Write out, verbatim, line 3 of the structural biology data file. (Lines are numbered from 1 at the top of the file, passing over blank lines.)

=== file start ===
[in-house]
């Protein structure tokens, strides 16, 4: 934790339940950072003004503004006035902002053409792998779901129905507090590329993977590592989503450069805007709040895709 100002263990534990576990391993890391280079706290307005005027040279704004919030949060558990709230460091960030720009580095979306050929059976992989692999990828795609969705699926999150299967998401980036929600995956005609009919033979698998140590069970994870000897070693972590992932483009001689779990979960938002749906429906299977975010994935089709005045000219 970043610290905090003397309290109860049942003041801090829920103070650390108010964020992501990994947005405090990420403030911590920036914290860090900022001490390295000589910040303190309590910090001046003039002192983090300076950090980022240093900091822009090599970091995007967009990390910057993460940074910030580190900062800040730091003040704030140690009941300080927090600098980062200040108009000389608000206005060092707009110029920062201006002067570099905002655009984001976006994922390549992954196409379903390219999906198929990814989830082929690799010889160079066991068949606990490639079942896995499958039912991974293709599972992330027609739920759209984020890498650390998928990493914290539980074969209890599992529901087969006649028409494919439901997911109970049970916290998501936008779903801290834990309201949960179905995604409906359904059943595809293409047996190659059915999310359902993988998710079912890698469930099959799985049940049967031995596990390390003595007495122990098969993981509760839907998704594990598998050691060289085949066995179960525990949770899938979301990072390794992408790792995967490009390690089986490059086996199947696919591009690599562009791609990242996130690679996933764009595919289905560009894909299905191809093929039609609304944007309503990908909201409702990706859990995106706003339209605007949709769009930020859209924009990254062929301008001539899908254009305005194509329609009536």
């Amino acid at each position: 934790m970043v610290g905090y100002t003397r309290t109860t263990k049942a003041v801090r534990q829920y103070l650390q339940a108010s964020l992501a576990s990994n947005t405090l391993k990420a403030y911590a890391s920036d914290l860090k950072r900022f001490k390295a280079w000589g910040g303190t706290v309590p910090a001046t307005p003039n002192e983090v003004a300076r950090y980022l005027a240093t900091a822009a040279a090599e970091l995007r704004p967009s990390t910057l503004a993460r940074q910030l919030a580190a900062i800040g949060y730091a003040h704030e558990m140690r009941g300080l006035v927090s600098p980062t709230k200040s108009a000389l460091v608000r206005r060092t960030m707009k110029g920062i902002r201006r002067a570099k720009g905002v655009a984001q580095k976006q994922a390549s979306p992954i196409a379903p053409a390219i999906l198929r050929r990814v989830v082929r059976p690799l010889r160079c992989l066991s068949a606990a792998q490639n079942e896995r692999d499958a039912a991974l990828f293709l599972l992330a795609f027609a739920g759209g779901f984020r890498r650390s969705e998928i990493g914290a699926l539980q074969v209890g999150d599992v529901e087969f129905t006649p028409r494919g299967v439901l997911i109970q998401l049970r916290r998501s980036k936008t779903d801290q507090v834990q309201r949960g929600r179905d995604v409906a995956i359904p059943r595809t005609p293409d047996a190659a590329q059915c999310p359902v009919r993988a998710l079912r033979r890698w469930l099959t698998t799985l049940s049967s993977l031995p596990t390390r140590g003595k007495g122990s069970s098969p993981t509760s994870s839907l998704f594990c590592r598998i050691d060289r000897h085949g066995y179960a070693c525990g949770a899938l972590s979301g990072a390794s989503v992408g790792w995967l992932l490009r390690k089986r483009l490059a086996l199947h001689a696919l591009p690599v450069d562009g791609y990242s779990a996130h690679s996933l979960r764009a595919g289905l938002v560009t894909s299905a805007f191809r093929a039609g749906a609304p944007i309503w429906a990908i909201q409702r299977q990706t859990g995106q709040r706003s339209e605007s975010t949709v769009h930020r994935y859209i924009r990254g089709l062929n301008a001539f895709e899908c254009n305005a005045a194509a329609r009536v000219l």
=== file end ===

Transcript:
């Amino acid at each position: 934790m970043v610290g905090y100002t003397r309290t109860t263990k049942a003041v801090r534990q829920y103070l650390q339940a108010s964020l992501a576990s990994n947005t405090l391993k990420a403030y911590a890391s920036d914290l860090k950072r900022f001490k390295a280079w000589g910040g303190t706290v309590p910090a001046t307005p003039n002192e983090v003004a300076r950090y980022l005027a240093t900091a822009a040279a090599e970091l995007r704004p967009s990390t910057l503004a993460r940074q910030l919030a580190a900062i800040g949060y730091a003040h704030e558990m140690r009941g300080l006035v927090s600098p980062t709230k200040s108009a000389l460091v608000r206005r060092t960030m707009k110029g920062i902002r201006r002067a570099k720009g905002v655009a984001q580095k976006q994922a390549s979306p992954i196409a379903p053409a390219i999906l198929r050929r990814v989830v082929r059976p690799l010889r160079c992989l066991s068949a606990a792998q490639n079942e896995r692999d499958a039912a991974l990828f293709l599972l992330a795609f027609a739920g759209g779901f984020r890498r650390s969705e998928i990493g914290a699926l539980q074969v209890g999150d599992v529901e087969f129905t006649p028409r494919g299967v439901l997911i109970q998401l049970r916290r998501s980036k936008t779903d801290q507090v834990q309201r949960g929600r179905d995604v409906a995956i359904p059943r595809t005609p293409d047996a190659a590329q059915c999310p359902v009919r993988a998710l079912r033979r890698w469930l099959t698998t799985l049940s049967s993977l031995p596990t390390r140590g003595k007495g122990s069970s098969p993981t509760s994870s839907l998704f594990c590592r598998i050691d060289r000897h085949g066995y179960a070693c525990g949770a899938l972590s979301g990072a390794s989503v992408g790792w995967l992932l490009r390690k089986r483009l490059a086996l199947h001689a696919l591009p690599v450069d562009g791609y990242s779990a996130h690679s996933l979960r764009a595919g289905l938002v560009t894909s299905a805007f191809r093929a039609g749906a609304p944007i309503w429906a990908i909201q409702r299977q990706t859990g995106q709040r706003s339209e605007s975010t949709v769009h930020r994935y859209i924009r990254g089709l062929n301008a001539f895709e899908c254009n305005a005045a194509a329609r009536v000219l």